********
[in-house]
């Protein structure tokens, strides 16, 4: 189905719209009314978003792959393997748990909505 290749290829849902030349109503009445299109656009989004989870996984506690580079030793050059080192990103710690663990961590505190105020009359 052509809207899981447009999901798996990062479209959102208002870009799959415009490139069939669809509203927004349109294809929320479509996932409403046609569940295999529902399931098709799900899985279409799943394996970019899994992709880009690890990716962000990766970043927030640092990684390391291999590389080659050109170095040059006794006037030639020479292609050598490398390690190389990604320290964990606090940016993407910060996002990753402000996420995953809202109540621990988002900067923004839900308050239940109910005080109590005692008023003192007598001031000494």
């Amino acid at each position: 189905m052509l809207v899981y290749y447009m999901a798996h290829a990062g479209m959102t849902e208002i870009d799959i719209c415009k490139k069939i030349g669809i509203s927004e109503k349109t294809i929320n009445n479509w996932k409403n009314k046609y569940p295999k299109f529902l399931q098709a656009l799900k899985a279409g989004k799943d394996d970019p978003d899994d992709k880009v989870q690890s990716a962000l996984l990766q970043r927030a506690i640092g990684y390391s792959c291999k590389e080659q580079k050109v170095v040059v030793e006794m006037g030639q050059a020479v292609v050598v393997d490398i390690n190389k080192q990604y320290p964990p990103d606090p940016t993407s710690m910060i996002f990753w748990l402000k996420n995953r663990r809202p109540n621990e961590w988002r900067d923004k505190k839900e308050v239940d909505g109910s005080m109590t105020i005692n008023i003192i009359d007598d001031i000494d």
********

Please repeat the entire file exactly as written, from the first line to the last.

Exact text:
[in-house]
């Protein structure tokens, strides 16, 4: 189905719209009314978003792959393997748990909505 290749290829849902030349109503009445299109656009989004989870996984506690580079030793050059080192990103710690663990961590505190105020009359 052509809207899981447009999901798996990062479209959102208002870009799959415009490139069939669809509203927004349109294809929320479509996932409403046609569940295999529902399931098709799900899985279409799943394996970019899994992709880009690890990716962000990766970043927030640092990684390391291999590389080659050109170095040059006794006037030639020479292609050598490398390690190389990604320290964990606090940016993407910060996002990753402000996420995953809202109540621990988002900067923004839900308050239940109910005080109590005692008023003192007598001031000494």
């Amino acid at each position: 189905m052509l809207v899981y290749y447009m999901a798996h290829a990062g479209m959102t849902e208002i870009d799959i719209c415009k490139k069939i030349g669809i509203s927004e109503k349109t294809i929320n009445n479509w996932k409403n009314k046609y569940p295999k299109f529902l399931q098709a656009l799900k899985a279409g989004k799943d394996d970019p978003d899994d992709k880009v989870q690890s990716a962000l996984l990766q970043r927030a506690i640092g990684y390391s792959c291999k590389e080659q580079k050109v170095v040059v030793e006794m006037g030639q050059a020479v292609v050598v393997d490398i390690n190389k080192q990604y320290p964990p990103d606090p940016t993407s710690m910060i996002f990753w748990l402000k996420n995953r663990r809202p109540n621990e961590w988002r900067d923004k505190k839900e308050v239940d909505g109910s005080m109590t105020i005692n008023i003192i009359d007598d001031i000494d």